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Court Decision is `Cat' Meow'
Ed Sinnema of Carnation and his "working" cats
and dogs had their day in court recently and won,
even though the judge wouldn't rule on whether or not
farm cats or dogs were workers or just animals.
The outcome of the court case isn't over yet.
Sinnema and three other farmers _ Ken Sikes, Russ Pfeiffer
and Scott Wallace _ are following Judge James Kaiser'
advice to contact the King County Council to change
the ordinance which does not distinguish between urban
and rural licensing for animals.
Unless the law is changed, many Valley
residents could find themselves in the same predicament
as Sinnema, who went to court over what his wife
termed a case of "principle is principle." He was charged
with harboring 12 unlicensed cats and two dogs. He has
contended that barn cats and dogs, like herd cows, are
working animals and as such should not be licensed. "If
they should be, then so should cows and horses," he
Sinnema's attorney, Richard Holt of Issaquah,
donated his court time to the case, which he termed
"a fascinating one. This is a terrible ordinance as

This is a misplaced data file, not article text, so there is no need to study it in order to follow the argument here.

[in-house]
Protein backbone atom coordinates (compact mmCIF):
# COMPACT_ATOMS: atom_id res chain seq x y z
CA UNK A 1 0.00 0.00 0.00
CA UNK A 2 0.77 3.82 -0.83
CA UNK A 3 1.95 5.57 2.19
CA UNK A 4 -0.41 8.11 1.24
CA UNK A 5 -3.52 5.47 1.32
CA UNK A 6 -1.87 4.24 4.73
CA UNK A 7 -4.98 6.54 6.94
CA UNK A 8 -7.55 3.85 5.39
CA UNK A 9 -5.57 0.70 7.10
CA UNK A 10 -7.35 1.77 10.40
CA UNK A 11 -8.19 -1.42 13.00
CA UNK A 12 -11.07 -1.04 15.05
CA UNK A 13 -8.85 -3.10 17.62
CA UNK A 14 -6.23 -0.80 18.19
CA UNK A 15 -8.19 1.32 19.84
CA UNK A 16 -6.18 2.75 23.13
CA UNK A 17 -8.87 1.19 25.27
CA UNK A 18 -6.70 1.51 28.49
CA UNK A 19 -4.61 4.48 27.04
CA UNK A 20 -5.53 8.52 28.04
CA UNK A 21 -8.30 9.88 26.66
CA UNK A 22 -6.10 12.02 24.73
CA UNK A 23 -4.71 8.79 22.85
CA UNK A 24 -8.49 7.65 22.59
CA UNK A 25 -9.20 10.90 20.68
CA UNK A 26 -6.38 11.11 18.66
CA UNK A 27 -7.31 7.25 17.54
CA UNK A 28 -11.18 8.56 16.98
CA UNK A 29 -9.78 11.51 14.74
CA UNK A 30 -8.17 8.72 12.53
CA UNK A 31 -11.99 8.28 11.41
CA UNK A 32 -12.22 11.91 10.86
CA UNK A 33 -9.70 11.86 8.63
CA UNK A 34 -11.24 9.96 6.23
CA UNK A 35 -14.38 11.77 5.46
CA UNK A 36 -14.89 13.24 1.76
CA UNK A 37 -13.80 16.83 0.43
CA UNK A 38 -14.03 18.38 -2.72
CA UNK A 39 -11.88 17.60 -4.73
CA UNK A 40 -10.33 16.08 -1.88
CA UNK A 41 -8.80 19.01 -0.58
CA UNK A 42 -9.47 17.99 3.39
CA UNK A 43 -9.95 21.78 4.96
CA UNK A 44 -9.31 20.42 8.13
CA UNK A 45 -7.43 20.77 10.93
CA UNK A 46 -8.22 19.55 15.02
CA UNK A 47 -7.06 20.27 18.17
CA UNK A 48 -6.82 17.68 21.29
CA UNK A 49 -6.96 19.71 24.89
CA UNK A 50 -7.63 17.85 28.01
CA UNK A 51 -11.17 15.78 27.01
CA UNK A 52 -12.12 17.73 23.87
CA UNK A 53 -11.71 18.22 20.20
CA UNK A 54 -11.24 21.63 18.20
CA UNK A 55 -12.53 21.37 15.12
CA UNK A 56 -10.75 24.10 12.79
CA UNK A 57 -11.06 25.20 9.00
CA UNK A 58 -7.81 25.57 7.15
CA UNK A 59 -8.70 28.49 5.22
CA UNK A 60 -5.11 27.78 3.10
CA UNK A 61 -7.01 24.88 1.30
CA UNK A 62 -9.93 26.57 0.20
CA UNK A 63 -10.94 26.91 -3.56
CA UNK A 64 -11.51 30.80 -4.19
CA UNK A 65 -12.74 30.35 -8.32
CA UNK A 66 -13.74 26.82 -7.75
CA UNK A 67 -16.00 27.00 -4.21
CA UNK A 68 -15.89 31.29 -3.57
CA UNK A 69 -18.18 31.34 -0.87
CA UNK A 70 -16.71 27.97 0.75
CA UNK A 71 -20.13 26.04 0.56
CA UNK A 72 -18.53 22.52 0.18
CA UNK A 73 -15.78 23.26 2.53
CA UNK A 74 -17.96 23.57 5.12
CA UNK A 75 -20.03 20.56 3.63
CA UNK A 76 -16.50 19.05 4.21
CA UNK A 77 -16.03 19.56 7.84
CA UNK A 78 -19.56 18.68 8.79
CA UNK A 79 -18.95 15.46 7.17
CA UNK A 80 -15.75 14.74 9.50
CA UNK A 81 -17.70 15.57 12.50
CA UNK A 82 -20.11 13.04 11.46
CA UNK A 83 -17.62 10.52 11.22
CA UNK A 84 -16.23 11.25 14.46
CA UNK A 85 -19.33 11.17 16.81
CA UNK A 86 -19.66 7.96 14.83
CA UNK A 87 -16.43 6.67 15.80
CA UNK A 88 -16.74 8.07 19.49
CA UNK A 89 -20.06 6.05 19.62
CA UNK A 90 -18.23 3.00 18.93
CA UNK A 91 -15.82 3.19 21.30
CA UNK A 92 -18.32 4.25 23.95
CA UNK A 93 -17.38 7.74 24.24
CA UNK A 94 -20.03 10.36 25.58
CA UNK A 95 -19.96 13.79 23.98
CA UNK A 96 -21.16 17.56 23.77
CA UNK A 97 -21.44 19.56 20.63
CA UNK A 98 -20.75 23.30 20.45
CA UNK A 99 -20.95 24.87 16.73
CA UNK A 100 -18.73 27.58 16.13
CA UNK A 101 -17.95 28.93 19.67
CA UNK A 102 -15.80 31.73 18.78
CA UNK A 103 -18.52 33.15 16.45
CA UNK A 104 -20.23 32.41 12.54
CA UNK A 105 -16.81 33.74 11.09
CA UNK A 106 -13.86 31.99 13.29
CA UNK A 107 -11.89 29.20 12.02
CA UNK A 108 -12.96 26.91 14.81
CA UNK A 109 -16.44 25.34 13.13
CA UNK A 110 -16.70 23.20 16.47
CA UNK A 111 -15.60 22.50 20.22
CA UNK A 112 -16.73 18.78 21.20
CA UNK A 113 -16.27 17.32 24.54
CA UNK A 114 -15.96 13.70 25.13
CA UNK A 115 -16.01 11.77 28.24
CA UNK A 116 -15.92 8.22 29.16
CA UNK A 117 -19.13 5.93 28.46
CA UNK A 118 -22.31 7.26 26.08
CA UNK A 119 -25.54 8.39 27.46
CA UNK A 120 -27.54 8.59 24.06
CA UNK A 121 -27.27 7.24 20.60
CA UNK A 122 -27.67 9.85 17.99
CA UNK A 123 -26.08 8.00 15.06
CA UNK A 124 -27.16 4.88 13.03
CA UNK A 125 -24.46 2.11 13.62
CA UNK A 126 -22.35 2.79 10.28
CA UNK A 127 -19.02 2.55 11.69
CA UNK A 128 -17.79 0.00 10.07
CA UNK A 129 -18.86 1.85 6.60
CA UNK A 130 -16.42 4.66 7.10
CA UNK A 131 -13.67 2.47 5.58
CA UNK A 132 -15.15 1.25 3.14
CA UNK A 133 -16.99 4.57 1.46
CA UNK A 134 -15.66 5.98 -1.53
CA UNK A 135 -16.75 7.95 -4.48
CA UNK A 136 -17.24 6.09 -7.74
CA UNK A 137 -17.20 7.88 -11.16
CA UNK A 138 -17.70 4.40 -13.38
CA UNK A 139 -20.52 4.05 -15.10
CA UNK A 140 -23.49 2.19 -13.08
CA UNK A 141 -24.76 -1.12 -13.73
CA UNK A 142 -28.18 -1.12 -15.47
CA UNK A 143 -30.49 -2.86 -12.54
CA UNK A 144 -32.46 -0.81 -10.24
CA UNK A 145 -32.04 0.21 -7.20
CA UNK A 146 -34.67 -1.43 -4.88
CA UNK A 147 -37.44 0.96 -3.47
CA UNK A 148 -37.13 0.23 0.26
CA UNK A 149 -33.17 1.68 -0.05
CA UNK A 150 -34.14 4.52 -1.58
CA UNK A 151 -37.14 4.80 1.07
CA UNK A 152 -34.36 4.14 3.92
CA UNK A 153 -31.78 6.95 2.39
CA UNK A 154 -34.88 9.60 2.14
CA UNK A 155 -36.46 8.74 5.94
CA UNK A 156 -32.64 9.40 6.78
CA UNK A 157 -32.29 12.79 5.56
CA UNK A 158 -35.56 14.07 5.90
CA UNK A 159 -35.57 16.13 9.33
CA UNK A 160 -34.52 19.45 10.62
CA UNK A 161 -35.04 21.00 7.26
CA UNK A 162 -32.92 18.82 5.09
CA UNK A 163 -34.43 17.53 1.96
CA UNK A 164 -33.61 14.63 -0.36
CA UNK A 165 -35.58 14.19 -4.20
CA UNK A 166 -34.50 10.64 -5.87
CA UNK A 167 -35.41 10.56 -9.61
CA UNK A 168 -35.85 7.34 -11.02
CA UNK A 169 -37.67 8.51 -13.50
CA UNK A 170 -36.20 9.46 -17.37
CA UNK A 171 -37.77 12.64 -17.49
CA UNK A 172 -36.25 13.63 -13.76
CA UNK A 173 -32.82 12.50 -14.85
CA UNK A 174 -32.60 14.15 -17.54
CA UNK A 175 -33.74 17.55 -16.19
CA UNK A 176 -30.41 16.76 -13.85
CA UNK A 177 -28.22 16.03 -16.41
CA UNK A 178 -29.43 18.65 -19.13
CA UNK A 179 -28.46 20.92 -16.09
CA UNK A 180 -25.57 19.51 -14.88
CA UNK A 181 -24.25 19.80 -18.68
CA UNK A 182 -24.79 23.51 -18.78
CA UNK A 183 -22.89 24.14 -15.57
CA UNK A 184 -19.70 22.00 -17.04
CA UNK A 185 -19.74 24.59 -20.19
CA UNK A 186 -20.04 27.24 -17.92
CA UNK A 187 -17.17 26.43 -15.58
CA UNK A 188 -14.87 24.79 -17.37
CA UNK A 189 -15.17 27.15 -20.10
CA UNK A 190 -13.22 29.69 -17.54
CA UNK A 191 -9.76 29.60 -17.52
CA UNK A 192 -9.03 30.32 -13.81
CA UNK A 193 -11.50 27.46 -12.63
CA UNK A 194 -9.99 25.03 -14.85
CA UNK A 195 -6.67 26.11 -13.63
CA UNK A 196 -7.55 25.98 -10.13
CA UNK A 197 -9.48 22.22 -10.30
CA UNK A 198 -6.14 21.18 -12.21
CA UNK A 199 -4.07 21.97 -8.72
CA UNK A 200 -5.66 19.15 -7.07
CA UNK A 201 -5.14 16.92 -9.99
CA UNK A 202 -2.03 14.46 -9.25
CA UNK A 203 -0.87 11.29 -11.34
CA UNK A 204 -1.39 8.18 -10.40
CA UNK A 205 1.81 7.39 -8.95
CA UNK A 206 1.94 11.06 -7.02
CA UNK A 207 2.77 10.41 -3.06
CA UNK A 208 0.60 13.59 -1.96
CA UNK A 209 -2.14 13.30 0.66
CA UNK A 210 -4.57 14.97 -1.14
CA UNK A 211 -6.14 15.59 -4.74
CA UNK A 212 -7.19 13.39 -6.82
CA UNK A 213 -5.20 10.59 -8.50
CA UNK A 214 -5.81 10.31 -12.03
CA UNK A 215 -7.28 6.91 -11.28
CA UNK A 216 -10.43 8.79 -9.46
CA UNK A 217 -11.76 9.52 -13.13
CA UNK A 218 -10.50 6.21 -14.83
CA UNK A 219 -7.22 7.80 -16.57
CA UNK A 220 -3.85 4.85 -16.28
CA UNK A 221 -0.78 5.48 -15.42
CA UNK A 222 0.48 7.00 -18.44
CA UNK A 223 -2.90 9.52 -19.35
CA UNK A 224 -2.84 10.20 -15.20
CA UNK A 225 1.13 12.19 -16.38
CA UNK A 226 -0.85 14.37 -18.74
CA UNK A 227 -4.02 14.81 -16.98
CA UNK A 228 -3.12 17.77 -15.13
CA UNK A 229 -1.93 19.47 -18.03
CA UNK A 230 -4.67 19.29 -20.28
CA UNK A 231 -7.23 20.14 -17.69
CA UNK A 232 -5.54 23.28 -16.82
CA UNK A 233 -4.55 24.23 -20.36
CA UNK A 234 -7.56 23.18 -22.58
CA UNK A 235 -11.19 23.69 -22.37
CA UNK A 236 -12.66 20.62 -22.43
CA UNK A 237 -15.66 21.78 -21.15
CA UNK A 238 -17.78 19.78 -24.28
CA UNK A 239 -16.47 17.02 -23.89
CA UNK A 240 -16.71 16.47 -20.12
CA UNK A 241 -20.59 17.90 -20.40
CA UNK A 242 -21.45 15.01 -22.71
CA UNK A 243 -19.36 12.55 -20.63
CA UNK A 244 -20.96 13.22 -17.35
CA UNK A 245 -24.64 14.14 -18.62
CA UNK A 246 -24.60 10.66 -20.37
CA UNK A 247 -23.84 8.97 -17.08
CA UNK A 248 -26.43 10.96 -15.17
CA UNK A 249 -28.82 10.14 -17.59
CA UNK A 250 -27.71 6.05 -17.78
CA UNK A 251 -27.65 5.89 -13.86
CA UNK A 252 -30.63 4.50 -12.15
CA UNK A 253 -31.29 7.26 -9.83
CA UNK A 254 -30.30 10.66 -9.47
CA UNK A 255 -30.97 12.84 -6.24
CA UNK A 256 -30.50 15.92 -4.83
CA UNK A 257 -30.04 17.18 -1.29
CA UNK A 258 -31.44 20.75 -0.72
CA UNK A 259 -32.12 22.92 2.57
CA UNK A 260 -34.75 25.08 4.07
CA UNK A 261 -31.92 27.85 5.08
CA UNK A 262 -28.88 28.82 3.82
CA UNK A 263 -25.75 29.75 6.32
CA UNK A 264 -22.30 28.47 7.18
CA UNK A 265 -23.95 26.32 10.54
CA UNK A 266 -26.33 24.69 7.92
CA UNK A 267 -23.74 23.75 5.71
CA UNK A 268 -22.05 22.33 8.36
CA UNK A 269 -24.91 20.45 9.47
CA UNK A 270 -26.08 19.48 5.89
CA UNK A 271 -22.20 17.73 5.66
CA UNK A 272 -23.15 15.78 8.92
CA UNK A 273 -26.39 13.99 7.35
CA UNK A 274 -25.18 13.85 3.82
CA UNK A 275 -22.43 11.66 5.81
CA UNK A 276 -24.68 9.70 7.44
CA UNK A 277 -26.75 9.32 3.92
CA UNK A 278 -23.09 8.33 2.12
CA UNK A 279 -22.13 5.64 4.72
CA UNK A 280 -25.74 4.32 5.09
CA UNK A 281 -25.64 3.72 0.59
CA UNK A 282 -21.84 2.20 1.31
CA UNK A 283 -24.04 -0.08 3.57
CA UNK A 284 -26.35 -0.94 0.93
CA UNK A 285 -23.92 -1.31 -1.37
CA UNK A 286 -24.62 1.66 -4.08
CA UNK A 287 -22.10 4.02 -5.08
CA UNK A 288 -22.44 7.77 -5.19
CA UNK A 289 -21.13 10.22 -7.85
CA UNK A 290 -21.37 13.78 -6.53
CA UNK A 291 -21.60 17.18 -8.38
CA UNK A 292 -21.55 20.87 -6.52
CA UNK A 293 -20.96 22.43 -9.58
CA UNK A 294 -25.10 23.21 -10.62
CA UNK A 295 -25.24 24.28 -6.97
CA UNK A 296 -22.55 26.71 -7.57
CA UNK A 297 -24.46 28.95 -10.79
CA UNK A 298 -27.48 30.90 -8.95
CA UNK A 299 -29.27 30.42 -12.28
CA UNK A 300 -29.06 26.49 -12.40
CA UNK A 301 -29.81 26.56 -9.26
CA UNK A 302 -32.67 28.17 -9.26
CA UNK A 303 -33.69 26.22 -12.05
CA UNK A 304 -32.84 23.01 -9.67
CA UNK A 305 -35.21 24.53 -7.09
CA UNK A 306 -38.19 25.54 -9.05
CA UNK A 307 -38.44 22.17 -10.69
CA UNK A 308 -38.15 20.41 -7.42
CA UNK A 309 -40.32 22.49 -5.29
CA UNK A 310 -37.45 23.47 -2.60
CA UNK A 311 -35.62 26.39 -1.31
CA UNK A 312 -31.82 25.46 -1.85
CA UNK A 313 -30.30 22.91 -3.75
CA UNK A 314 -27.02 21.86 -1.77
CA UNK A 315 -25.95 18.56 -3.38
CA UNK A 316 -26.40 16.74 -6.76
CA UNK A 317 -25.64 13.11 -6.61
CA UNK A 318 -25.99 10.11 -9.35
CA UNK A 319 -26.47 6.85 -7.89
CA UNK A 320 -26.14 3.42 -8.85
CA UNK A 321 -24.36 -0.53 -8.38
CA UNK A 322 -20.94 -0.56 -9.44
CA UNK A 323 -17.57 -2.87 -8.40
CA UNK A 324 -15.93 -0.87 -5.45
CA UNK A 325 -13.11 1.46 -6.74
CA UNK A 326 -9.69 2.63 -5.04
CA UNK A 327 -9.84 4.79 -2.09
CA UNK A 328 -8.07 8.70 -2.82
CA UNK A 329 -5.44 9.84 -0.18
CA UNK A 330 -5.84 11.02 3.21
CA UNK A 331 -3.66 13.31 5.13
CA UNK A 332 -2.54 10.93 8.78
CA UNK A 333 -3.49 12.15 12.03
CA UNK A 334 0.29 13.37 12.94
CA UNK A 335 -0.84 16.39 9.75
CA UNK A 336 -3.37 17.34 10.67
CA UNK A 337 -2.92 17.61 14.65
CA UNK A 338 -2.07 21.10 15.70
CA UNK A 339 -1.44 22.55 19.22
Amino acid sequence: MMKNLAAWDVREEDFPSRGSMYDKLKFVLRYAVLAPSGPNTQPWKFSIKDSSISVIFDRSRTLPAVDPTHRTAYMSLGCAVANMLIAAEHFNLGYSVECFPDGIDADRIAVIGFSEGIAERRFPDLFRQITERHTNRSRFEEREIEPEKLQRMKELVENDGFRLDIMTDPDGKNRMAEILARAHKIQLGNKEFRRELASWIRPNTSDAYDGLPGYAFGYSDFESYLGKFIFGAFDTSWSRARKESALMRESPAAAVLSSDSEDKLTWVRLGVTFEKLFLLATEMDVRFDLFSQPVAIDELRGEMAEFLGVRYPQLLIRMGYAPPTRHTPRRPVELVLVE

applied to farmers and large ownerships of land." He
explained the ordinance holds the landowner accountable for
animals found on that land and are deemed to be the
legal owner of the animals. "In fact, it is conceivable,
under the ordinance, the City of Seattle could be held
liable for animals living on the watershed lands under this
"This was a law designed to protect urban
dwellers, not the farmers. In fact, Judge James Kaiser
(Northwest District Court) originally dismissed the case last
year following testimony by former county councilman
Ed Heavey, who said farmers weren't even considered
by the council when the ordinance was adopted."
The long hassle has cost Sinnema plenty, but he
has maintained from the beginning it was a matter of
principle. The Record carried the story last year
when Sinnema first ordered the animal control officer off
his property after he had purchased a license for his pet
dog and refused to license the barn cats. The officer
entered the farm from another road and Sinnema again
ordered him off his property. The officer then called in the
King County Police, who informed him that failure to
sign the citations could lead to his arrest.
Has it been worth it all? His attorney, Holt, said,
"It will be worth it when the King County Council
establishes the difference between urban and rural
requirements for licensing." And that is just what Sinnema
and the farmers who have supported him are in the
process of bringing about.